From television to computers to smartphones and other such porn delivery systems, technology is wonderful. Truly, there is no downside to a technologically advanced society ... except for all of the terrifying ones we're about to tell you. For example ...
6Virtual Reality Could Cause Hallucinations
Every new thing that comes out is accused of ruining the entire world. It happened with comic books, rock & roll, video games, and now Google Glass. "You're walking distracted, that can lead to accidents!" The reasonable critics said. "You're probably watching porn all the time -- porn starring the devil!" The less reasonable ones insisted. So when news came out that Google Glass might mess with your brain, it probably tripped your bullshit sensors.
"Besides, everyone knows to use Bing for devil porn."
But there may be something to it. In a case study published in the journal Addictive Behaviors, a Glass user had to forfeit his device while undergoing rehabilitation. Soon, the man reported seeing his dreams through a narrow "gray window," as if he was experiencing them through his (now-absent) Google Glass. The researchers concluded that repeated use of the device had burned itself into the subject's subconscious mind, after which it slowly started leaking into his everyday life.
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Further evidenced when he paid $1,000 for the ugliest sunglasses the researchers had ever seen and stopped using plural nouns.
You know that thing where you play Tetris for too long, and suddenly you're mentally stacking everything you see? Science actually has a name for that. They call it "game transfer phenomena." Usually, the symptoms are perfectly benign, like seeing a particularly bitchin' rail and wondering how many points it's worth in Tony Hawk's Pro Skater. In rare cases, though, GTP can lead to hallucinations. In a Swedish study, one 15-year-old hardcore gamer reported seeing health bars over the heads of people he encountered in real life. Of course, no one has gone stomping on turtles and throwing their bloody shells at their neighbors -- it's nothing but a strange, rare little quirk.
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Just don't describe it like that to gamers. They'll hear the word "rare" and spend the next 100 hours trying to unlock it.
For now, anyway. Researchers think that we might see more of this in the future as augmented/virtual reality tech becomes more prolific. Nobody's saying you should cancel your Oculus Rift pre-order, or even that if you play too much Kirby, you'll devour your children in an attempt to absorb their powers. We're merely saying that GTP may be about to become much more prominent, and you might occasionally find yourself cleaning your house by stacking all of your garbage together in an attempt to clear the line.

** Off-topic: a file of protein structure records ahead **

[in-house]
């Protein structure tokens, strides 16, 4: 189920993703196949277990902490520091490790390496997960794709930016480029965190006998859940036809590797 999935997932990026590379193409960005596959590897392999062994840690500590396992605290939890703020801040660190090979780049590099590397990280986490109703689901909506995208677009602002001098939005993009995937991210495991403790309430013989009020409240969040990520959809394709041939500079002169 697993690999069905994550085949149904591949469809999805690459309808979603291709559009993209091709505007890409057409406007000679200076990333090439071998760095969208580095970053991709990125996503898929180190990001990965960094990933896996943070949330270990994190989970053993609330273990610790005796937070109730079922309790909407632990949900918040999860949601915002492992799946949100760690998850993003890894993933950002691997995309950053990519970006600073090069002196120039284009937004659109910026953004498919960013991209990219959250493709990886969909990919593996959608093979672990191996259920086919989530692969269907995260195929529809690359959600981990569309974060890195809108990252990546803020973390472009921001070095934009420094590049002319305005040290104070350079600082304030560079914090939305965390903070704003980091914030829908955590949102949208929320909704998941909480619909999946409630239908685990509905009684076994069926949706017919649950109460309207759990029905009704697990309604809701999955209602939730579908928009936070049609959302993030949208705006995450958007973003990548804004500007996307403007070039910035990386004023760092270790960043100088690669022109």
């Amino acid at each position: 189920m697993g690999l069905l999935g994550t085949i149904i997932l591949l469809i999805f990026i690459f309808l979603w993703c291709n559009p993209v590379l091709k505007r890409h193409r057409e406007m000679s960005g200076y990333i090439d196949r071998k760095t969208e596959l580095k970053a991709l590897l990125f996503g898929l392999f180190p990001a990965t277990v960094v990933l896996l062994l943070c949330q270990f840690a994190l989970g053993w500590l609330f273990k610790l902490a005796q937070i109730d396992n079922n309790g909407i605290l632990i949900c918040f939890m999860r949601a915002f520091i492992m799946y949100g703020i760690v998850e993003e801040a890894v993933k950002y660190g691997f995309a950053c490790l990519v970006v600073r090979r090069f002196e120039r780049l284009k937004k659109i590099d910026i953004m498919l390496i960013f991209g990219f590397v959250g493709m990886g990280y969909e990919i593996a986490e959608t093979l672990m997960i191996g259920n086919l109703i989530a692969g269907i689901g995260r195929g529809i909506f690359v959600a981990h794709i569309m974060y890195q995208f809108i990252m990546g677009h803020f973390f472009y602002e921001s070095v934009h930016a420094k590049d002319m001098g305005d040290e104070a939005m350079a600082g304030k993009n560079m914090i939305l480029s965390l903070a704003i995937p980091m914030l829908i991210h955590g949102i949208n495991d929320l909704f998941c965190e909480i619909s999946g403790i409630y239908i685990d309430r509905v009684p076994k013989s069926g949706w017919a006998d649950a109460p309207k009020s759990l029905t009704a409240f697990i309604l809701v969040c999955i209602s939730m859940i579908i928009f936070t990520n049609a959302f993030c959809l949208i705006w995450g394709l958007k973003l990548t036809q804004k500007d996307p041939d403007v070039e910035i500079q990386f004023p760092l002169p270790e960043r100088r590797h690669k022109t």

5Digital Photos Might Be Ruining Your Memory
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You know what's great? Stuff. But the problem with stuff is that there's too much of it for one person to remember. That's where digital cameras come in. No longer only a tool for photographing your Forbidden Zone, digital cameras allow us to immortalize every event forever, ensuring we never forget a moment of it. At least, that was the intention. But a recent study by psychologist Linda Henkel found that taking lots of pictures can in fact harm your memory.
"That's a beautiful shot, but who are you, again?"
In Henkel's study, participants observed artwork in a museum. Half of the participants were allowed to take digital photographs, while the control group was asked to simply observe it. The results later showed that the camera-less control group was able to recall far more detail about the artwork, despite the camera group presumably spending four times as long on each painting, lining up the shot just right so it looks like they're going down on Whistler's Mother.
James Abbott McNeill Whistler
Though judging by her facial expression, they could stand some practice.
Henkel called it the "photo-taking impairment effect" and it happens because our brains are lazy bastards that realized they could dump all the "remembering" responsibility on photos and sit back, relax, and think about puppies or something. However, Henkel's experiment only applies to those fire-and-forget pics we toss up on the Internet and never revisit. If you view the photo from time to time, you end up remembering more about it. So we suppose that the real lesson here is that Instagram is making you dumb. But anybody watching you take ten pictures of your lunch while it goes cold right in front of you knew that already.